Morphological study of the placenta in deliveries with pre-eclampsia: Results from a prospective, observational study in India and Pakistan (PURPOSe)

S. Yogeshkumar, Shobha Dhananjay, Sarvamangala Gowdar, Guruprasad Gowdar, Vardendra Kulkarni, Sunil Byranahalli, Shivaprasad S. Goudar, Sangappa M. Dhaded, Manjunath S. Somannavar, Shiyam Sunder Tikamani, Sarah Saleem, Imran Ahmed, Najia Karim Ghanchi, Zeeshan Uddin, Haleema Yasmin, Kay Jackson, Elizabeth M. McClure, Robert L. Goldenberg

Research output: Contribution to journalArticlepeer-review

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Objective: To compare placental findings in women with and without pre-eclampsia. Design: The PURPOSe study included women with stillbirths, women with preterm births and women at term as controls. The placenta of each case was evaluated using the Amsterdam criteria. Setting: Two sites and five tertiary care hospitals of south Asia (Three in India and two in Pakistan). Population: Pregnancies in India and Pakistan with placental histology including women with documented hypertension and documented proteinuria and women with neither hypertension nor proteinuria. Methods: We compared the placental findings of the two groups using the Amsterdam criteria and further evaluated the placental findings in women with and without pre-eclampsia who had a stillbirth, preterm live birth, or term live birth (control). Main outcome measures: The main outcome measures were the frequency of maternal and fetal vascular malperfusion and the frequency of placental inflammation and its components, chorioamnionitis, funisitis, villitis and intervillitis in women with and without pre-eclampsia. Results: A total of 733 women had pre-eclampsia and 2334 women had neither hypertension nor proteinuria. In the placentas of women with pre-eclampsia, 57.3% had maternal vascular malperfusion compared with 37.1% in women without pre-eclampsia (p < 0.0001). There was not a significant difference in the prevalence of fetal vascular hypertension between mothers with (17.1%) and without (14.8%, p = 0.6118) pre-eclampsia. When placentas were classified as ‘histologically normal’ or not, 61.3% of those from pre-eclamptic pregnancies were classified as abnormal, whereas if there was no pre-eclampsia, only 45.0% were classified as histologically abnormal (p < 0.0001). We also considered rates of placental maternal vascular malperfusion in women with and without pre-eclampsia with stillbirth, preterm neonatal death, and term live birth. In women at term with no pre-eclampsia, 16.7% of the placentas had features of maternal vascular malperfusion. This occurred in 79.9% of women with stillbirths with pre-eclampsia compared with 51.8% of those without pre-eclampsia. Maternal vascular malperfusion was present in 49.7% of preterm live births with pre-eclampsia compared with 33.8% without pre-eclampsia. We also evaluated the inflammatory lesions by whether the mother had or did not have pre-eclampsia. When all inflammatory lesions were considered, women with pre-eclampsia had significantly fewer inflammatory lesions than those women without pre-eclampsia (17.1% versus 23.6% p = 0.001). Each of the specific inflammatory lesions was less common in placentas of women with pre-eclampsia than those with chorioamnionitis (16.1% versus 21.9%, p = 0.004) and funisitis (1.5% versus. 5.1%, p = 0.0004). Conclusions: Of placental lesions in women with pre-eclampsia, maternal vascular malperfusion was the most common. Inflammatory lesions were less common in women with pre-eclampsia.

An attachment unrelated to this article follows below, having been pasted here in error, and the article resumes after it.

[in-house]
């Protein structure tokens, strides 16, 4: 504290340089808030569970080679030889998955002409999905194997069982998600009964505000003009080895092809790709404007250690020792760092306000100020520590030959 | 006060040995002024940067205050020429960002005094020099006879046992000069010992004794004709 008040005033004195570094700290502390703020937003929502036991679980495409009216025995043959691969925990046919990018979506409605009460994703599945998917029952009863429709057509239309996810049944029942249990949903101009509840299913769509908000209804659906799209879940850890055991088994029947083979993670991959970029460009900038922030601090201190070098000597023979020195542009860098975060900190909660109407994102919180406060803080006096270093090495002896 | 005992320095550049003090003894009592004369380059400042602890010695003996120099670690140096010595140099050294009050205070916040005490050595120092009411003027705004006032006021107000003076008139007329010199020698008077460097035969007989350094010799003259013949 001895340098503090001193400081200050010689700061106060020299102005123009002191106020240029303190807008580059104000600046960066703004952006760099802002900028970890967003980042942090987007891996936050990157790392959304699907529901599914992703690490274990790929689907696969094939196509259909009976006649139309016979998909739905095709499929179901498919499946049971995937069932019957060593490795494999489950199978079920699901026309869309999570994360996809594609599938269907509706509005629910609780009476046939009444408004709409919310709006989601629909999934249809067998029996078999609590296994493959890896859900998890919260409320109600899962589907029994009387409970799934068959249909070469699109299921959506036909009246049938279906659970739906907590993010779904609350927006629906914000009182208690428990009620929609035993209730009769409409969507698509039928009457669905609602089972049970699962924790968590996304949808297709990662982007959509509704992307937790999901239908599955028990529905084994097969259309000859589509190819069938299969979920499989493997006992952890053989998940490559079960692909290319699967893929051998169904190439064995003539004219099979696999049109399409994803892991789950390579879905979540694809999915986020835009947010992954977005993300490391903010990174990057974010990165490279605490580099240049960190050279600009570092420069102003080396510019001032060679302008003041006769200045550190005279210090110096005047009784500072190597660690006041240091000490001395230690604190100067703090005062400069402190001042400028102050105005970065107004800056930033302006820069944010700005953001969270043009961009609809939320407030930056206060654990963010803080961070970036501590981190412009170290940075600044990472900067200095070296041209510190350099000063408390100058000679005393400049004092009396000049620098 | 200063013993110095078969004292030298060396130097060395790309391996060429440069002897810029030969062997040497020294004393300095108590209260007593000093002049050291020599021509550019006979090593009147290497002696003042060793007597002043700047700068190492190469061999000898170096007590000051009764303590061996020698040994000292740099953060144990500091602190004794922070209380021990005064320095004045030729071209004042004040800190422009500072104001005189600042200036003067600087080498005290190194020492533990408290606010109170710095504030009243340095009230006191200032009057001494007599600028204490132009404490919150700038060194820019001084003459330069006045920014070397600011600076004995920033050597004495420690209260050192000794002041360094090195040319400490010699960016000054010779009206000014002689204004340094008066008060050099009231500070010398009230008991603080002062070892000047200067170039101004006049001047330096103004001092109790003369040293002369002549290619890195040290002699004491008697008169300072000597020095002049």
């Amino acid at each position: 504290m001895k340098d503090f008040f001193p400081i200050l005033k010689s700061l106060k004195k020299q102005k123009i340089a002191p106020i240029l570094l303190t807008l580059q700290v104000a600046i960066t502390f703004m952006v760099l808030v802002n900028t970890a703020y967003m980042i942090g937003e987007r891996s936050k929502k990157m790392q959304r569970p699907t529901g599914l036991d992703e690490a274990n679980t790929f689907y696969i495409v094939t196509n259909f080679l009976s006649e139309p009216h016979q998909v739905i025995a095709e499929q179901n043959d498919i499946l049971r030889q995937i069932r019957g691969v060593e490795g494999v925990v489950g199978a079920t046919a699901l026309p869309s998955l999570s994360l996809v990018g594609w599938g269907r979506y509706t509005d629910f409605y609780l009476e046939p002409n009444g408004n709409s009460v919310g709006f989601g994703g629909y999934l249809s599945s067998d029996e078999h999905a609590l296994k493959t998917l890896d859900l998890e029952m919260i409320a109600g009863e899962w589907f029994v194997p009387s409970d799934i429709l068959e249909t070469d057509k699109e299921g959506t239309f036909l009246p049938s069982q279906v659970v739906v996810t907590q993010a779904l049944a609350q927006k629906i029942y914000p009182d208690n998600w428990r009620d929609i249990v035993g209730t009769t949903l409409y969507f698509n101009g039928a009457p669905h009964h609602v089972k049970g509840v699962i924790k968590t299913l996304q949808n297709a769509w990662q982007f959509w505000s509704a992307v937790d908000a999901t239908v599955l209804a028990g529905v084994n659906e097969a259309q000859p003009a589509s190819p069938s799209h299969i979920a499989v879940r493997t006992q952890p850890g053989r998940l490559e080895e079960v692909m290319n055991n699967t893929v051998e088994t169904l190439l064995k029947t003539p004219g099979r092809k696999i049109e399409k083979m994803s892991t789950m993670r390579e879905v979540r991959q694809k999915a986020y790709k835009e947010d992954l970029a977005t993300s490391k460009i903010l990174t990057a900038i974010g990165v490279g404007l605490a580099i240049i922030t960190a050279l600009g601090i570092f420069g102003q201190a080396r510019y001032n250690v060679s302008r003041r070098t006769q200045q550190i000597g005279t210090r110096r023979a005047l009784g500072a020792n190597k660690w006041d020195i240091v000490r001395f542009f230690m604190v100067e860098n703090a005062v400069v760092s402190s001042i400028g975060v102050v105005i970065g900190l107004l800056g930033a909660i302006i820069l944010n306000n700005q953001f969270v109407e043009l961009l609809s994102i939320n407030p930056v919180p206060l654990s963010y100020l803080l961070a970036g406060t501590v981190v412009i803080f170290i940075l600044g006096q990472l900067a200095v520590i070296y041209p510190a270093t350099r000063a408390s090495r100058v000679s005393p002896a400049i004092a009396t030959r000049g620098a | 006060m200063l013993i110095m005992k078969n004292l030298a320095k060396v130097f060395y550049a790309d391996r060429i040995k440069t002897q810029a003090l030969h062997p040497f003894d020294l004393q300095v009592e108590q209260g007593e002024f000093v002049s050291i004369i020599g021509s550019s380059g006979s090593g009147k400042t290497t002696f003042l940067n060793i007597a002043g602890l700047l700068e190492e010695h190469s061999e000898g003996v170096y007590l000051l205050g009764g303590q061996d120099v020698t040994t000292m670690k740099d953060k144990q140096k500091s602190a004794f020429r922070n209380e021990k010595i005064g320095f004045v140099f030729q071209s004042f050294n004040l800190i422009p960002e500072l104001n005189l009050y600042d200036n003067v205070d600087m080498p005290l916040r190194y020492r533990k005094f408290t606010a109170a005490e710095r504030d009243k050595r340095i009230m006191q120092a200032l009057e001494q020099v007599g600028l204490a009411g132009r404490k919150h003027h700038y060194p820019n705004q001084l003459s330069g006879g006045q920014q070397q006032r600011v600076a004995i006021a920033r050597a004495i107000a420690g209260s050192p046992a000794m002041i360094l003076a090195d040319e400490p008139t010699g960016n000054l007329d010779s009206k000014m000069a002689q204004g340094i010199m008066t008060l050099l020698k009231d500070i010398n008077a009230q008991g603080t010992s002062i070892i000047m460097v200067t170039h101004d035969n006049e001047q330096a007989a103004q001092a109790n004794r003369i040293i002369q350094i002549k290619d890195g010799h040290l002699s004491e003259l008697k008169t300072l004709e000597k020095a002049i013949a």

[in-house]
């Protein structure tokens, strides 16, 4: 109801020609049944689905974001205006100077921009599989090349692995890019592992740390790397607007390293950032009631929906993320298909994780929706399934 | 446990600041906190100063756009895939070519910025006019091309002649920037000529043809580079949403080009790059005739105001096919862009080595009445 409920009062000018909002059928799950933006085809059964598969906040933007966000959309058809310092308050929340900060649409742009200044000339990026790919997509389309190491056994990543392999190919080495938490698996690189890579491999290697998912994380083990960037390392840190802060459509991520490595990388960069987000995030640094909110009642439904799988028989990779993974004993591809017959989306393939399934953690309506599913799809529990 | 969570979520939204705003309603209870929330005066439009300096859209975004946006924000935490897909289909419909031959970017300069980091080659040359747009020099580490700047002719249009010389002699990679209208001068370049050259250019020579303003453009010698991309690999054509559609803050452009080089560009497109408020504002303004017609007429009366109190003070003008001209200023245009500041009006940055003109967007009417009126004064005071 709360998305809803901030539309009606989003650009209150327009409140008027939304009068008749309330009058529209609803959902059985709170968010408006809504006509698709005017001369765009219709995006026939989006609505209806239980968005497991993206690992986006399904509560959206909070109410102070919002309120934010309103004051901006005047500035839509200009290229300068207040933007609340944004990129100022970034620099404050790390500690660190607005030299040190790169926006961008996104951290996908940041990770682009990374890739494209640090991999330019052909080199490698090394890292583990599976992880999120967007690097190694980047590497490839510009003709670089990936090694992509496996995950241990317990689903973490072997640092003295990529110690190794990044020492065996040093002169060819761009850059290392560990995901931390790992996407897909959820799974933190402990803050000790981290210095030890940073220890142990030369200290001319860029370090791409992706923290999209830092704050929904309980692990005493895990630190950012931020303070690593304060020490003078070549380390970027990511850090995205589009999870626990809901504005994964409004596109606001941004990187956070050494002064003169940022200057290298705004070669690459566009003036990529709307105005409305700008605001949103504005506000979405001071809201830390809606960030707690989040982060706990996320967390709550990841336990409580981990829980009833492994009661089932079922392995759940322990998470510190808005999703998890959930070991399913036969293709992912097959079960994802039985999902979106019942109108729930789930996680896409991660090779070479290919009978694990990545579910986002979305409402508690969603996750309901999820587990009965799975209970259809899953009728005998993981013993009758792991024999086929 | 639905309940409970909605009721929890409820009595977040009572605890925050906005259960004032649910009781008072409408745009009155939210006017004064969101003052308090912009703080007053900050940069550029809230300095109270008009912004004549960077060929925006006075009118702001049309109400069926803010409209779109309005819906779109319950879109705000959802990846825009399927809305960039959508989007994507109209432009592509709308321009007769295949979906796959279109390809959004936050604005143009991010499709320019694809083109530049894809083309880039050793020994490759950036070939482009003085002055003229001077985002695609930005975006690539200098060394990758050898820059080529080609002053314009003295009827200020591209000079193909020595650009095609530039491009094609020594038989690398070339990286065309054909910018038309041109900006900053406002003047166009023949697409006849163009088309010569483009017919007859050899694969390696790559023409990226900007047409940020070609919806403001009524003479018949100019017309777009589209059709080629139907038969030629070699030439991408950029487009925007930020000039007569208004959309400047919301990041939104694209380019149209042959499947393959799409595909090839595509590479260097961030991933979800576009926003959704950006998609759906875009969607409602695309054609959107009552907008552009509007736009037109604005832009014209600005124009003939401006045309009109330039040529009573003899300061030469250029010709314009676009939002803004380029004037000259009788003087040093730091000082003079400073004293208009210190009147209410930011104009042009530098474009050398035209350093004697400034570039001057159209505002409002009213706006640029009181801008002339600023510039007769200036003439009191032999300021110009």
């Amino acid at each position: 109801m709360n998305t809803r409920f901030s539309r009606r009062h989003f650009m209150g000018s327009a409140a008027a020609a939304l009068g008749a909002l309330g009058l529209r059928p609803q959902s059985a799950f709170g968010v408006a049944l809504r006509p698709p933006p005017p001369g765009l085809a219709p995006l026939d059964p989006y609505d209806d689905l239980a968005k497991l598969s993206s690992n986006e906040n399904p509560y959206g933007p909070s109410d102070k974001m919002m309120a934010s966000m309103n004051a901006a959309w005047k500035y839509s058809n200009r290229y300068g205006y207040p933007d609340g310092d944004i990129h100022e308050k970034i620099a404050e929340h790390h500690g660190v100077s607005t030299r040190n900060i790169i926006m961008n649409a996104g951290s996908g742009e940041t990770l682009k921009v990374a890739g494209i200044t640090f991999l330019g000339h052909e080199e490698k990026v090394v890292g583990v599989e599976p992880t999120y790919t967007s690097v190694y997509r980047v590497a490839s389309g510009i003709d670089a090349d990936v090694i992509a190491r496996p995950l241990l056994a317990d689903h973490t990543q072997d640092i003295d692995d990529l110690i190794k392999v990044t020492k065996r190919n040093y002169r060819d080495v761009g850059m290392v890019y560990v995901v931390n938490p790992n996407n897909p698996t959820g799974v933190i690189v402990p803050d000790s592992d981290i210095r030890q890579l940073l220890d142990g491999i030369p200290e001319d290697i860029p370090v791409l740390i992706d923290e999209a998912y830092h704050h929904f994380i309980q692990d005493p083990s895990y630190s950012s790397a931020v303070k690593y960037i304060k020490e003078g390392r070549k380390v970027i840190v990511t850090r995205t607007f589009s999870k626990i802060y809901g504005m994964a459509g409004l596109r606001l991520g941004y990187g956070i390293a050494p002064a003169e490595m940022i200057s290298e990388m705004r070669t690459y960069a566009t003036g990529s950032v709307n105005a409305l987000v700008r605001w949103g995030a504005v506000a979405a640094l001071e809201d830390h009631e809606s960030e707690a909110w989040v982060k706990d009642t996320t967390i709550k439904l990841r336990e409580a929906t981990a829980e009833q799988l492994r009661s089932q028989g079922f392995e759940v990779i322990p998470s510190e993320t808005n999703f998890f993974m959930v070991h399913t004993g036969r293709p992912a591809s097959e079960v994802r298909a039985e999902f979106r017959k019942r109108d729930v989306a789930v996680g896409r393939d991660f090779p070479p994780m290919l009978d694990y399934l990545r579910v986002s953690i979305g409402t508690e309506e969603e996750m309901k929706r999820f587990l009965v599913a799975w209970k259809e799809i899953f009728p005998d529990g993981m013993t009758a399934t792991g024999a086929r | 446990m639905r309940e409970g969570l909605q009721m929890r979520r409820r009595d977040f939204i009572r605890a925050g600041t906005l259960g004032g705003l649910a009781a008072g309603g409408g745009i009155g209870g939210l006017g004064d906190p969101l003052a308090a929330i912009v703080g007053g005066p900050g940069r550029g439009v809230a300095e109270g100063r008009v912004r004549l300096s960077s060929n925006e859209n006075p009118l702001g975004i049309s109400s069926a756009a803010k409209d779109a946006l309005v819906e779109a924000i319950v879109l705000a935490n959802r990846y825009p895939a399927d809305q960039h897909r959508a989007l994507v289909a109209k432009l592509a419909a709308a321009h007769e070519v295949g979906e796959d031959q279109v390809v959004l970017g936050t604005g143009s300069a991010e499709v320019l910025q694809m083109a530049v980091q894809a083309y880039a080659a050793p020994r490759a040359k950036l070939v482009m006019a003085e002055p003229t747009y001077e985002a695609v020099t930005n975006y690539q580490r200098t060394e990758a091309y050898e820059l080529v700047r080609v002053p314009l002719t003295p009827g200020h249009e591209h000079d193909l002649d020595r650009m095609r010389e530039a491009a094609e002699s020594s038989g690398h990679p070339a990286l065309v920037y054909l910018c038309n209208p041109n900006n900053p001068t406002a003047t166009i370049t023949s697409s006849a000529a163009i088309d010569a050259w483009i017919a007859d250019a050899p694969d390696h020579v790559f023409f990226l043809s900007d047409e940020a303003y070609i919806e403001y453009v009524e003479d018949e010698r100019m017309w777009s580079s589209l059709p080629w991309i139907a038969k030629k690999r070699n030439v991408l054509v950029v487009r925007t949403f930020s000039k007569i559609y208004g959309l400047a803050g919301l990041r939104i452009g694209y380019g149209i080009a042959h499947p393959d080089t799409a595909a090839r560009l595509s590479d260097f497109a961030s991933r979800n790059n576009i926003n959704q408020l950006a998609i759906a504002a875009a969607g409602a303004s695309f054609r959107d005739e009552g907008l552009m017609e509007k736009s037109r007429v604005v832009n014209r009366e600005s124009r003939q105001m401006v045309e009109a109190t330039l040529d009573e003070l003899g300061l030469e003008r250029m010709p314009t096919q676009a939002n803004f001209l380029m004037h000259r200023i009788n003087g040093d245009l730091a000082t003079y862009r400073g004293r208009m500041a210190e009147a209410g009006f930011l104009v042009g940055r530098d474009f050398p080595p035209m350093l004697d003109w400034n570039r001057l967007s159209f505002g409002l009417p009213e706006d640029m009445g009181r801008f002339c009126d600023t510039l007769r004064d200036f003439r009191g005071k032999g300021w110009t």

Original languageEnglish
Pages (from-to)36-42
Number of pages7
JournalBJOG: An International Journal of Obstetrics and Gynaecology
Issue numberS3
Publication statusPublished - Nov 2023


  • inflammatory lesions
  • maternal vascular malperfusion
  • placenta
  • pre-eclampsia


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